Life Sciences

The Impacts of Artificial Intelligence and Machine Learning on the Life Sciences Industry

Machine learning and artificial intelligence (AI) are having a dramatic impact on the life sciences industry. Many major life sciences companies have either partnered with an AI startup or acquired one. Many life sciences professionals have experimented with AI technologies in the workplace at one time or another. So why all the excitement?

Perhaps the best answer has to do with AI-powered drug discovery. The time to develop a new drug can run anywhere from 10-15 years, and the costs of gaining final approval from regulators can be staggering. By one estimate, pharmaceutical and biotech companies in the U.S. spend $75 billion annually on R&D to develop new drugs. The primary appeal of AI is a way to dramatically shorten the development cycle and also reduce the cost of getting approval.

And here is where AI and machine learning technologies really excel, because they are very good at making sense of incomprehensible amounts of data. Not only can they detect trends in a sea of data, but also they can predict the outcomes of trials with stunning accuracy.

Another key area for machine learning and AI technology in the life sciences industry involves greater drug personalization. It’s not just that AI-powered machines can find potential drug solutions faster and cheaper – they can also find solutions that are completely personalized and customized to a specific user. Machine learning really enhances the overall R&D process by being able to predict drug performance. Think about all the warnings on medications or treatments: depending on unique genetic code and physical condition, medication will likely impact you differently than it does someone else. And that’s where AI can make a huge difference – by personalizing medicine based on your unique identity at the molecular level, it can improve the overall treatment process.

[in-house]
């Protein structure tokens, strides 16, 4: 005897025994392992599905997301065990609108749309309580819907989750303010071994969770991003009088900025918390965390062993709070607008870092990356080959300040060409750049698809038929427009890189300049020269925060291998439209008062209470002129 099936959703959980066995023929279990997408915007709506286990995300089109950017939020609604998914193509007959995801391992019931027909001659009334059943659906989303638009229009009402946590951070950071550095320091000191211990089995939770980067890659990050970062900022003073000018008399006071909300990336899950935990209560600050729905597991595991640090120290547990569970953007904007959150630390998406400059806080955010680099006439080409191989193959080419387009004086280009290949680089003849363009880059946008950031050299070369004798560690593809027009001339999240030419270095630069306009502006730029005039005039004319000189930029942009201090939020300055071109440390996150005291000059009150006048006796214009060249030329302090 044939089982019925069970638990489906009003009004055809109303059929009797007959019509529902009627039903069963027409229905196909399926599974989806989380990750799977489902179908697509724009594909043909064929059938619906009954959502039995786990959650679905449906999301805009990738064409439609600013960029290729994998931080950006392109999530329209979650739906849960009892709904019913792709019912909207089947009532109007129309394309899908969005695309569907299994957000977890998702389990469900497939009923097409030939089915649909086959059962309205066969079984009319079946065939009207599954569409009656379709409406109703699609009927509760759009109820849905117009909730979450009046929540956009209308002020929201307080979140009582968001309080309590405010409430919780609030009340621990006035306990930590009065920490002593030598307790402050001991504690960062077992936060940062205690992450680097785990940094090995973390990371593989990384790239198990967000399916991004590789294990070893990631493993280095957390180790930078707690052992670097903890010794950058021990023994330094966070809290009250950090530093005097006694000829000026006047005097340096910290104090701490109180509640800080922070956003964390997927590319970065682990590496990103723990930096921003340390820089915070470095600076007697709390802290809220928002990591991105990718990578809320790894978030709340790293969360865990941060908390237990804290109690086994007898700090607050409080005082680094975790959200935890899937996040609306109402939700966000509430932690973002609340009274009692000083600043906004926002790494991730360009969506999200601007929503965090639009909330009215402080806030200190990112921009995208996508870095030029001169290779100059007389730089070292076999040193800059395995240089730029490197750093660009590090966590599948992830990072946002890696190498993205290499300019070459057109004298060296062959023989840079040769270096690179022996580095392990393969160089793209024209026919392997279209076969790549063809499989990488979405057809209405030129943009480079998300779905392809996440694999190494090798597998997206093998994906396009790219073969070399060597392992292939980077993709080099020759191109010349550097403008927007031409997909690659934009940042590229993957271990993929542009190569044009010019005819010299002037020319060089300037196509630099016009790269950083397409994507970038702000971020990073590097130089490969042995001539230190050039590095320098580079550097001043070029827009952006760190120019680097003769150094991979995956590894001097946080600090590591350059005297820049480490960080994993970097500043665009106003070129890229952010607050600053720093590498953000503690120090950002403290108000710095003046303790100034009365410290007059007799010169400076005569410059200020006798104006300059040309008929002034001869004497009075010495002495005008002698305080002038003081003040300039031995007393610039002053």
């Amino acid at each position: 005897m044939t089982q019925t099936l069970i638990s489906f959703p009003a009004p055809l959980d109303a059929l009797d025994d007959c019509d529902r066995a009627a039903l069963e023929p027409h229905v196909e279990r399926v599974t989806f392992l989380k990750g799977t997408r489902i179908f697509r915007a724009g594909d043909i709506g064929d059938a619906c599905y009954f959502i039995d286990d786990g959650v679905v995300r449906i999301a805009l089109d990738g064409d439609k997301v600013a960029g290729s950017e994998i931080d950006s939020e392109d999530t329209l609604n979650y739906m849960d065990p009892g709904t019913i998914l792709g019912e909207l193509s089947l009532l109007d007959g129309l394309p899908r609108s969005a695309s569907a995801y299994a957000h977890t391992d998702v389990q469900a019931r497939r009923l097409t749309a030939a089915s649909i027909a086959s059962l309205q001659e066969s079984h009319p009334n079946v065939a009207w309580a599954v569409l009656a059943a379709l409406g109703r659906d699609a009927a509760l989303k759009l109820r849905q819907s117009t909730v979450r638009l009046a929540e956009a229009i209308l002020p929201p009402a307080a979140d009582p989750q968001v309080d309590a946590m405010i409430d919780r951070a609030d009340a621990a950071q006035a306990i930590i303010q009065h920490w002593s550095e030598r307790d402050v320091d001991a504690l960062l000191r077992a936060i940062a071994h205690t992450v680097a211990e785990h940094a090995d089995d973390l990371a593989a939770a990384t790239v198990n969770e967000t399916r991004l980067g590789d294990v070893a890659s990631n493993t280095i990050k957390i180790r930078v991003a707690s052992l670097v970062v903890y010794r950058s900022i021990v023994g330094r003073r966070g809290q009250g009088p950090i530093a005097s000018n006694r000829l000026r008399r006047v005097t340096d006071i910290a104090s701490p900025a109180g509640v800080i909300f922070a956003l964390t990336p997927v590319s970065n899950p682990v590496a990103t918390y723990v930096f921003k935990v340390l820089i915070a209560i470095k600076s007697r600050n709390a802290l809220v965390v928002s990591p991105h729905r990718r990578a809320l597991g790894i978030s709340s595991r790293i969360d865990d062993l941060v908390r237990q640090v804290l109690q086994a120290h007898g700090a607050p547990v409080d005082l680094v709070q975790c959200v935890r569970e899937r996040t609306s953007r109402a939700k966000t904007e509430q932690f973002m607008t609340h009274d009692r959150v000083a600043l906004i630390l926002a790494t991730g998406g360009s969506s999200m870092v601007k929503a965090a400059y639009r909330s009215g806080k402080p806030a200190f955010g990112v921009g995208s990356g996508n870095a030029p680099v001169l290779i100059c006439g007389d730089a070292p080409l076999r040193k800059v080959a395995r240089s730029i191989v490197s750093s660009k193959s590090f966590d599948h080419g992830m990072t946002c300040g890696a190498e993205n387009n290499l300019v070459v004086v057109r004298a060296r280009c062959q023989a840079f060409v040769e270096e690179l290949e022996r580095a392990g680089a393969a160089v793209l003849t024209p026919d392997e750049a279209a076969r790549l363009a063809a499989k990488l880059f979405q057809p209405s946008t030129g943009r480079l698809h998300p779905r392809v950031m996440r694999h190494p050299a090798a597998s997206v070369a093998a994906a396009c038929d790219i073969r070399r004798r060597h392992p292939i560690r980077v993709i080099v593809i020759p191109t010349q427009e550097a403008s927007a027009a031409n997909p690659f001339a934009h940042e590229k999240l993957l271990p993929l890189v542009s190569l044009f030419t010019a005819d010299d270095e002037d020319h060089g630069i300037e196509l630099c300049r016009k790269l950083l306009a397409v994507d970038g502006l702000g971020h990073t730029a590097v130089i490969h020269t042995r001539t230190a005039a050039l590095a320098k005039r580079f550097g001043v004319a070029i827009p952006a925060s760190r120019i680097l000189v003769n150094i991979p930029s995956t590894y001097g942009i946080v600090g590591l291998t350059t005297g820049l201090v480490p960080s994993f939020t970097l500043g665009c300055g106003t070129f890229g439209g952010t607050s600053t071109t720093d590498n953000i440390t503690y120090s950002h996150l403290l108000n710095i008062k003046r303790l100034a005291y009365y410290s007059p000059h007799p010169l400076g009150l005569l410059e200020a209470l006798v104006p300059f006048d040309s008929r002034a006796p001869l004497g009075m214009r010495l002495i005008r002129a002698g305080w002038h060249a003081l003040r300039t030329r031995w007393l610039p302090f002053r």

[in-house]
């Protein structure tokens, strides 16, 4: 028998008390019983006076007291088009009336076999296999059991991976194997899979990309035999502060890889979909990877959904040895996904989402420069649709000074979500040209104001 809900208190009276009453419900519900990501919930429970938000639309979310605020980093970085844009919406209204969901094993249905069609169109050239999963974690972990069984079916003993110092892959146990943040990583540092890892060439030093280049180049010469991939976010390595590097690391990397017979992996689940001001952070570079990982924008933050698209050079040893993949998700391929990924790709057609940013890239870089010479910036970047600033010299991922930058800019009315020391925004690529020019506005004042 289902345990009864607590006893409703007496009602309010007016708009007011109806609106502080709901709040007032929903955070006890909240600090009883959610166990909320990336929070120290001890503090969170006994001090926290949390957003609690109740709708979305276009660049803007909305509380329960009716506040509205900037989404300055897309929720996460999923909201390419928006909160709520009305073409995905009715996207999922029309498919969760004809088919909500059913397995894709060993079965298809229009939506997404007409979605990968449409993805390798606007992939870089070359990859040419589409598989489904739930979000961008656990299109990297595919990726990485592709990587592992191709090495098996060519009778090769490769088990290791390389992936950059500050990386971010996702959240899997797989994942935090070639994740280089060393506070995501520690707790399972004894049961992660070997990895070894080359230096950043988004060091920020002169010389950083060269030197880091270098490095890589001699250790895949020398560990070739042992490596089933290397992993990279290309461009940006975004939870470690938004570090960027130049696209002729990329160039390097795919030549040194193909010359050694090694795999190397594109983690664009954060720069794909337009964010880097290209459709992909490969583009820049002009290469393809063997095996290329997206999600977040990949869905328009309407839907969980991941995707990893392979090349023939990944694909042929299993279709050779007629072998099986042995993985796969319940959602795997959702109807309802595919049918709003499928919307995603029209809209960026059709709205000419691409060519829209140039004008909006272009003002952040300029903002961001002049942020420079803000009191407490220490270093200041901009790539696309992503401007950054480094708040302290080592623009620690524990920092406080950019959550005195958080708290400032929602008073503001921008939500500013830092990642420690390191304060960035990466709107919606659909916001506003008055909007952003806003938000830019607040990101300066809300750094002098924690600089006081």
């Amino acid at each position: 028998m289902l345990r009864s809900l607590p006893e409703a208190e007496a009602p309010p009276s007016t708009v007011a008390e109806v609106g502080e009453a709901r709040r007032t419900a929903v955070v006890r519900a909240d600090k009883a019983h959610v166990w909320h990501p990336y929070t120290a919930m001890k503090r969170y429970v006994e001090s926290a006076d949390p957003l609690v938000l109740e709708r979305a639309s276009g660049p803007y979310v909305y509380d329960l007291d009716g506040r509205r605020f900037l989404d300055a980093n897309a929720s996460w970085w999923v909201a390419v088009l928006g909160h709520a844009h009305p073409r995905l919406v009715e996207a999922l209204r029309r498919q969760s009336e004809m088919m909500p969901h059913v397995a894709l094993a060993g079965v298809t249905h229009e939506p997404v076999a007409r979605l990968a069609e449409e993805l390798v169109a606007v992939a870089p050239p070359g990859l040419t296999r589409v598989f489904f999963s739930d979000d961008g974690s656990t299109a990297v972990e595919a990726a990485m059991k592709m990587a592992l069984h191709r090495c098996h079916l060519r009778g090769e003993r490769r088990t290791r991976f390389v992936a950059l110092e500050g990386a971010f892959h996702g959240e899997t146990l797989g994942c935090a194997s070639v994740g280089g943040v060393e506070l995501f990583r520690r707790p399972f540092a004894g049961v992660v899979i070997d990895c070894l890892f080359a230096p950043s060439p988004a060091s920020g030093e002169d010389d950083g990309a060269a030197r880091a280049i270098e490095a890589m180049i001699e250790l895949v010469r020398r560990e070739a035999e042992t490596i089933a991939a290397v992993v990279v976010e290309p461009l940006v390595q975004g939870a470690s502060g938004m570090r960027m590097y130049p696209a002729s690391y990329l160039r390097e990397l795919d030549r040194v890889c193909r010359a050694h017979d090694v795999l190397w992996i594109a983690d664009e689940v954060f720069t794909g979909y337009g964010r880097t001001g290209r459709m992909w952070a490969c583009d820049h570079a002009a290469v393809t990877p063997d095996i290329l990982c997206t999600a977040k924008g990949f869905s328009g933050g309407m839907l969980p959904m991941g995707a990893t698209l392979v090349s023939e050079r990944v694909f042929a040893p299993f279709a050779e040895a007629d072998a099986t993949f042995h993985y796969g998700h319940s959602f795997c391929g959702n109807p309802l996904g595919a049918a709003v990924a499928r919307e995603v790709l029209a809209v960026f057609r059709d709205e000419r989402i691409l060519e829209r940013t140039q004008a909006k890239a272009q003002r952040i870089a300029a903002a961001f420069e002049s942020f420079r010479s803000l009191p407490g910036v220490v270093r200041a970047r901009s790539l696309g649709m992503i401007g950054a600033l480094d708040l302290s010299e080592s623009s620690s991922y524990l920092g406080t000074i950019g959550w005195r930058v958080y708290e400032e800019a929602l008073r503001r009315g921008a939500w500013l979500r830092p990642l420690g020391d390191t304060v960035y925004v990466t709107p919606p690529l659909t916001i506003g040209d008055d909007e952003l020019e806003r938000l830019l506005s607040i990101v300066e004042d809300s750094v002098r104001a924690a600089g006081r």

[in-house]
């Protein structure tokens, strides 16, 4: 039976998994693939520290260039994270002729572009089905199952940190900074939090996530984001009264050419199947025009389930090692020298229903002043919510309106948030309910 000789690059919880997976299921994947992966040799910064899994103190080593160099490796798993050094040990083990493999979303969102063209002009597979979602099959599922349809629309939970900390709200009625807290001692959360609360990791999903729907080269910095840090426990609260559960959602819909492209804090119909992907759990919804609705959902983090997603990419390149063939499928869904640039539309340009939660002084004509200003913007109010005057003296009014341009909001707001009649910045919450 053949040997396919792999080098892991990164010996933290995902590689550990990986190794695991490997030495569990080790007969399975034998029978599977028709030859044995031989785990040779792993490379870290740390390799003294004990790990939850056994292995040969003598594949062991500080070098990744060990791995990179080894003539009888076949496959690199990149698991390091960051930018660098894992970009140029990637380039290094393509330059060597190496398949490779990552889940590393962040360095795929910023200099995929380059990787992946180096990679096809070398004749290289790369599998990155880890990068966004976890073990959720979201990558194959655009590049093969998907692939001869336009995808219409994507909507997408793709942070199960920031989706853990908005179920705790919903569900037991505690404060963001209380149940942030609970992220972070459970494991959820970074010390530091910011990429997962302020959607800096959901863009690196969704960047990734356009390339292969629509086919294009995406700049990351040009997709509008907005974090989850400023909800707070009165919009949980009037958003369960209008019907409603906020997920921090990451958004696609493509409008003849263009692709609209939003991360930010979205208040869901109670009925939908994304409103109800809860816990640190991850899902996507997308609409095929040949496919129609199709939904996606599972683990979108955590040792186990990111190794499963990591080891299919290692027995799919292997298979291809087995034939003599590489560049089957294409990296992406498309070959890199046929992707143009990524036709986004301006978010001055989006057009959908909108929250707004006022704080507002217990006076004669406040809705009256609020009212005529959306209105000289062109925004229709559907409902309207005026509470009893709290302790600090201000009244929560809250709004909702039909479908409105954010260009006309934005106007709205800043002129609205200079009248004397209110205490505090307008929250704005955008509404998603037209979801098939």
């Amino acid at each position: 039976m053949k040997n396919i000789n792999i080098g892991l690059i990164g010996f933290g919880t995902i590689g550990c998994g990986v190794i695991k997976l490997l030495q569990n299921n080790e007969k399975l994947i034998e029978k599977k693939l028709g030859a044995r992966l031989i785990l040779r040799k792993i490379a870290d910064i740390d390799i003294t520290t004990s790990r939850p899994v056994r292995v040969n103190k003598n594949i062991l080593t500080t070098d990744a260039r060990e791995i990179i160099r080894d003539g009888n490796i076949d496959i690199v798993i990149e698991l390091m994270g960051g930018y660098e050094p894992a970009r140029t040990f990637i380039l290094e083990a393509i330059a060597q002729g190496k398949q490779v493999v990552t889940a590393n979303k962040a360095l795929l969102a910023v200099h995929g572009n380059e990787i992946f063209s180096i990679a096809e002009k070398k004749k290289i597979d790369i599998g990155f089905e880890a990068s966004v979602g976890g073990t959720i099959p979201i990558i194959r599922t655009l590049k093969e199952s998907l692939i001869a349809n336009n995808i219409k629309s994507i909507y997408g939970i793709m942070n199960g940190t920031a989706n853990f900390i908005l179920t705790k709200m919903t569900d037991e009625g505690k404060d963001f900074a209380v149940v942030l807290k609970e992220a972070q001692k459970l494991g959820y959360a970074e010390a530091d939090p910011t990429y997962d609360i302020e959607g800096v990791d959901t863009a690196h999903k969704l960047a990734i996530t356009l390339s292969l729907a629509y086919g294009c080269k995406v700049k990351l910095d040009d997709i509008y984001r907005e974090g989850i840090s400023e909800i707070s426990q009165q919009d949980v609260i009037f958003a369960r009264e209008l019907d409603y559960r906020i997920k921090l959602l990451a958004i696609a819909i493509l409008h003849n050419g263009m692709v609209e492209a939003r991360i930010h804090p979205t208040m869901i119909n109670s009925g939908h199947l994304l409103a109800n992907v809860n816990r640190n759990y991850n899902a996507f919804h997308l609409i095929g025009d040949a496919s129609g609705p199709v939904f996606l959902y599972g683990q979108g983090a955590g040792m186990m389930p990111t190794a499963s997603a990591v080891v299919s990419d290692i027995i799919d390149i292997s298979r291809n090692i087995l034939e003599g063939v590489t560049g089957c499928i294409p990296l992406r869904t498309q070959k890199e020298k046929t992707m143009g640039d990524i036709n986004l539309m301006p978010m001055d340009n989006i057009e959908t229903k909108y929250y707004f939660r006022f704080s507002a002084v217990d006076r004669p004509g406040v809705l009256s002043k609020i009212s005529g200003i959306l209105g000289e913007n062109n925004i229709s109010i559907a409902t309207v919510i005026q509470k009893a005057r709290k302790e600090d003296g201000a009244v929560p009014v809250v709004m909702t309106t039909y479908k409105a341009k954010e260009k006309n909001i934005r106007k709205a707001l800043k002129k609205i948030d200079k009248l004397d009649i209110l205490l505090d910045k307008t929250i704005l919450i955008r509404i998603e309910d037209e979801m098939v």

And, of course, AI and machine learning can play a very important role in patient diagnostics. UK researchers at Oxford, for example, have used AI systems to diagnose heart disease and lung cancer faster than human practitioners can. One of the keys here is the ability of machine learning algorithms to study images and learn what a “healthy” person looks like and what a “sick” person looks like. Over time, the algorithm actually learns how to detect early warning signals of potential sickness just by studying images of a heart or a pair of lungs.

Just about any data-rich process within the life sciences industry can be made better through the use of machine learning and AI technologies. AI systems can collect, analyze and integrate text and data from just about any source. And they are also becoming much better at analyzing unstructured data that even humans might have a hard time analyzing. Thanks to AI and machine learning, the life sciences industry should see an accelerated pace of innovation in 2019 and beyond. That’s good news for people everywhere if it can bring down the cost of healthcare and lead to more effective treatments and possibly even cures.

To learn more about how you can incorporate intelligent technologies such as AI and ML into your business, contact Crescense today!

The Impact of Software and Digital Transformation on the Life Sciences Industry